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Even if just one person engages in a committed practice of compassionate communication shifts can begin to occur at home. The reason is because the past responses to conflict are disrupted and replaced with more grounded, regulated, and honest expressions of what is really going on. Those wild, free-flowing outbursts of frustration, anger, resentment, and impatience, now look something like,

Hey, you were late for our therapy appointment. I felt irate, helpless, embarrassed, and worried. Communication, dependability, and participation are really important to me, especially when it comes to us. Can you agree to call or text me in the future if you’re going to be late?

Leading with this approach (instead of yelling, shaming, throwing digs, or ignoring), even if just by one person, can truly help to begin the process of creating different responses. Different responses translate into different feelings and different feelings have the ability to transform connection at home (or anywhere, really). This takes practice, and with practice, you may just find more peace!

Vulnerability …

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Perhaps the most important driver of connection. However, being vulnerable is much easier said than done. It takes courage, a willingness to be seen, ownership, and scary honesty. It’s being strong, confident, and secure about our own experiences. So much so, that even amidst uncertainty, the risk remain is scarier than the risk of being truly seen (regardless of the response or outcome). Just like empathy, vulnerability is a skill that can be learned and developed. SALT is here to help cultivate connection with self and others. Thank you for showing up.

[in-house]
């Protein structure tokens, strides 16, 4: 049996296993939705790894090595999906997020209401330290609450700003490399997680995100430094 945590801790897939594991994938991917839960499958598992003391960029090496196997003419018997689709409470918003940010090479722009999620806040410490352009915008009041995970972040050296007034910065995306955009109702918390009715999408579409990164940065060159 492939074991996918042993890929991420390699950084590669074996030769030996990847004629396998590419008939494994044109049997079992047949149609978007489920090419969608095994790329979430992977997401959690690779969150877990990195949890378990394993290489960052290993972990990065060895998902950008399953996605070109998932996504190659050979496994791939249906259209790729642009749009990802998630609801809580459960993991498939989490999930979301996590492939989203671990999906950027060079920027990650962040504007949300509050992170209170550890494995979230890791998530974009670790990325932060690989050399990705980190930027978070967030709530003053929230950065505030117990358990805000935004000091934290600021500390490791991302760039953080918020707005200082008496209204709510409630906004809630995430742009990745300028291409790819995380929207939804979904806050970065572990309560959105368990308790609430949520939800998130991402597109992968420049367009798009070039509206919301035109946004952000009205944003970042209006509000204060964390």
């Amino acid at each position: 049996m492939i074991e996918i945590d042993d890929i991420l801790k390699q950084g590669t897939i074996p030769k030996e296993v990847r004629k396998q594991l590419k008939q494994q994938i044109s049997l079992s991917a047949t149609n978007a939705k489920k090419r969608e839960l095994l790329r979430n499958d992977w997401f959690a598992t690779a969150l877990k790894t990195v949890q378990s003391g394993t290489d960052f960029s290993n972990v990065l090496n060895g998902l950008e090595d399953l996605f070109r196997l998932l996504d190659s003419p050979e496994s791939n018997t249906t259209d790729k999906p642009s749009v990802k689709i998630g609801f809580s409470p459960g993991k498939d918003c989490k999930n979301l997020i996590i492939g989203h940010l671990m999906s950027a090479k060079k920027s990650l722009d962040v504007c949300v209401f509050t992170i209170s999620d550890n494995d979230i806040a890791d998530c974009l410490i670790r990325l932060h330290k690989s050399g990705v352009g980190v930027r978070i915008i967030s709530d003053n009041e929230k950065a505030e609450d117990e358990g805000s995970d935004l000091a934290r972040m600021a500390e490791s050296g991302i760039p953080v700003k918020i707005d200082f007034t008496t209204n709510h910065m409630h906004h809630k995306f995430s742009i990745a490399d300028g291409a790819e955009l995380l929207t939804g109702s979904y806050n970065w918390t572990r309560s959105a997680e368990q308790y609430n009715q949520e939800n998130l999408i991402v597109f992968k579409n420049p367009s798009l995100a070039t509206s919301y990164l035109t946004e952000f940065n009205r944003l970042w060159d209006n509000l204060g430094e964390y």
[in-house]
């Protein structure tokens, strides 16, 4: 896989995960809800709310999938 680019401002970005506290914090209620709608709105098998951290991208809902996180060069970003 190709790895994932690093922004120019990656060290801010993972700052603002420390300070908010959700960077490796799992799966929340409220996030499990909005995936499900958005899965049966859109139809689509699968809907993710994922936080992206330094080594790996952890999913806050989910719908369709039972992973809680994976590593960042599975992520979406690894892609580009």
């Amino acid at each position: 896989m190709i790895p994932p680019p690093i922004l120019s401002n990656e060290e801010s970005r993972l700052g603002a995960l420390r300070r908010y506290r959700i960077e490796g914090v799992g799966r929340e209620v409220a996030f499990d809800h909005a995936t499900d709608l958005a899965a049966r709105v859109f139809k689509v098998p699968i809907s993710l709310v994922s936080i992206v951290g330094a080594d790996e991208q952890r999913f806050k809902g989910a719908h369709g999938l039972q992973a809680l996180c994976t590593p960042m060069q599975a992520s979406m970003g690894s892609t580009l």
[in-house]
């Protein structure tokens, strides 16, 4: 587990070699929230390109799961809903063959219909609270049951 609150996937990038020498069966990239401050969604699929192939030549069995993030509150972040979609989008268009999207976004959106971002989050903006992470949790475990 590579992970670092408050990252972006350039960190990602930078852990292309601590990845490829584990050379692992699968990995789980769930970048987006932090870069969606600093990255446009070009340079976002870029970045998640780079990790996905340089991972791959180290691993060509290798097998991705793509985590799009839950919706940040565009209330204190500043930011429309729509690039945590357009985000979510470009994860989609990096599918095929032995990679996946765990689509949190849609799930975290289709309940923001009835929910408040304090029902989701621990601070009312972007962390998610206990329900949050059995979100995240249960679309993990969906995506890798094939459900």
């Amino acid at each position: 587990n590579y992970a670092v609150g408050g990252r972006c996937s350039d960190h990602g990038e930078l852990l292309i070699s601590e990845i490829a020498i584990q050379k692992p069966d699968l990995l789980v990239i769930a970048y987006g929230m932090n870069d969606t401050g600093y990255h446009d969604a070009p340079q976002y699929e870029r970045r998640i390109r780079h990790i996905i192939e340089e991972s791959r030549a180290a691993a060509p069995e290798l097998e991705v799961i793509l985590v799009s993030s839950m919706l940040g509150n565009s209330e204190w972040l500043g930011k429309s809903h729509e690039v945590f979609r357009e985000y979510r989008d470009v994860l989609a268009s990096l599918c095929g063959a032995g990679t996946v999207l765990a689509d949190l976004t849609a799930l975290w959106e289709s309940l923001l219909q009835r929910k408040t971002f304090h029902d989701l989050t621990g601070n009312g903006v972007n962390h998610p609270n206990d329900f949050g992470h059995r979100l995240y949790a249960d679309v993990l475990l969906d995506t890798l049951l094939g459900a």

Wounded Children

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A few things I believe to be true : We hurt and we heal in relationship (including the relationship with have with ourselves) ; We are often unconsciously and unintentionally wounded by our parents and/or those who raised us ; We have the ability to reparent ourselves if we choose. It took me years to realize that my parents are simply human, JUST LIKE ME. We are ALL imperfect AND we are ALL doing the best we can to meet our needs. When we, as adults, are able to confront our own wounding in an effort to heal ourselves, we are helping to prevent the wounding (again, mostly unconsciously and unintentionally) of children entrusted to our care. What a priceless gift to the next generation! Let’s first start by getting curious, gaining clarity around why we feel and do some of the things we do, and then begin talking to and reassuring that inner child within us … A real find place to start!